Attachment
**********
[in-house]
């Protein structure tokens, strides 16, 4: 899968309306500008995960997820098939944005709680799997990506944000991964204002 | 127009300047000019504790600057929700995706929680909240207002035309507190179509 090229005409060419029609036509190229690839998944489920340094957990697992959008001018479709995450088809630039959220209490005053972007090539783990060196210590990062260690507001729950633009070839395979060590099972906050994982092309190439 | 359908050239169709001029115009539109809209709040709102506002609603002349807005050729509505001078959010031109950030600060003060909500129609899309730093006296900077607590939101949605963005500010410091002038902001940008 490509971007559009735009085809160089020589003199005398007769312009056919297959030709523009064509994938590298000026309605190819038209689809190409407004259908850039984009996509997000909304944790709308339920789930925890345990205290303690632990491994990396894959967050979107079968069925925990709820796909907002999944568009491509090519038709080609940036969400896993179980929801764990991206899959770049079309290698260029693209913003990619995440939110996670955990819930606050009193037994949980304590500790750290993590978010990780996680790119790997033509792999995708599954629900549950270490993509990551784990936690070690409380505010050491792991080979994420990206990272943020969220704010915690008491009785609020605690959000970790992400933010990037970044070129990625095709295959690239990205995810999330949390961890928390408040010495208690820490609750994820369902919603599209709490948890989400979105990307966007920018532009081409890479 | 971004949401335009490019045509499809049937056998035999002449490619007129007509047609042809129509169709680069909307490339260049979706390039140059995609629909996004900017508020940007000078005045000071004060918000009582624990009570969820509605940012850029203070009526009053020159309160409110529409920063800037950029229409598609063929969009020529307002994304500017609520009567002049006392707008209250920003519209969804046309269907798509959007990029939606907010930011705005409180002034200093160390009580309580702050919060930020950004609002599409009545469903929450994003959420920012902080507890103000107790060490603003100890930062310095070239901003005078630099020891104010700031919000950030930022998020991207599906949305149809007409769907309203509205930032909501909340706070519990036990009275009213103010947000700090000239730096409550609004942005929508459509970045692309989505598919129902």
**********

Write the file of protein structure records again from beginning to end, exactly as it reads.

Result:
[in-house]
């Protein structure tokens, strides 16, 4: 899968309306500008995960997820098939944005709680799997990506944000991964204002 | 127009300047000019504790600057929700995706929680909240207002035309507190179509 090229005409060419029609036509190229690839998944489920340094957990697992959008001018479709995450088809630039959220209490005053972007090539783990060196210590990062260690507001729950633009070839395979060590099972906050994982092309190439 | 359908050239169709001029115009539109809209709040709102506002609603002349807005050729509505001078959010031109950030600060003060909500129609899309730093006296900077607590939101949605963005500010410091002038902001940008 490509971007559009735009085809160089020589003199005398007769312009056919297959030709523009064509994938590298000026309605190819038209689809190409407004259908850039984009996509997000909304944790709308339920789930925890345990205290303690632990491994990396894959967050979107079968069925925990709820796909907002999944568009491509090519038709080609940036969400896993179980929801764990991206899959770049079309290698260029693209913003990619995440939110996670955990819930606050009193037994949980304590500790750290993590978010990780996680790119790997033509792999995708599954629900549950270490993509990551784990936690070690409380505010050491792991080979994420990206990272943020969220704010915690008491009785609020605690959000970790992400933010990037970044070129990625095709295959690239990205995810999330949390961890928390408040010495208690820490609750994820369902919603599209709490948890989400979105990307966007920018532009081409890479 | 971004949401335009490019045509499809049937056998035999002449490619007129007509047609042809129509169709680069909307490339260049979706390039140059995609629909996004900017508020940007000078005045000071004060918000009582624990009570969820509605940012850029203070009526009053020159309160409110529409920063800037950029229409598609063929969009020529307002994304500017609520009567002049006392707008209250920003519209969804046309269907798509959007990029939606907010930011705005409180002034200093160390009580309580702050919060930020950004609002599409009545469903929450994003959420920012902080507890103000107790060490603003100890930062310095070239901003005078630099020891104010700031919000950030930022998020991207599906949305149809007409769907309203509205930032909501909340706070519990036990009275009213103010947000700090000239730096409550609004942005929508459509970045692309989505598919129902």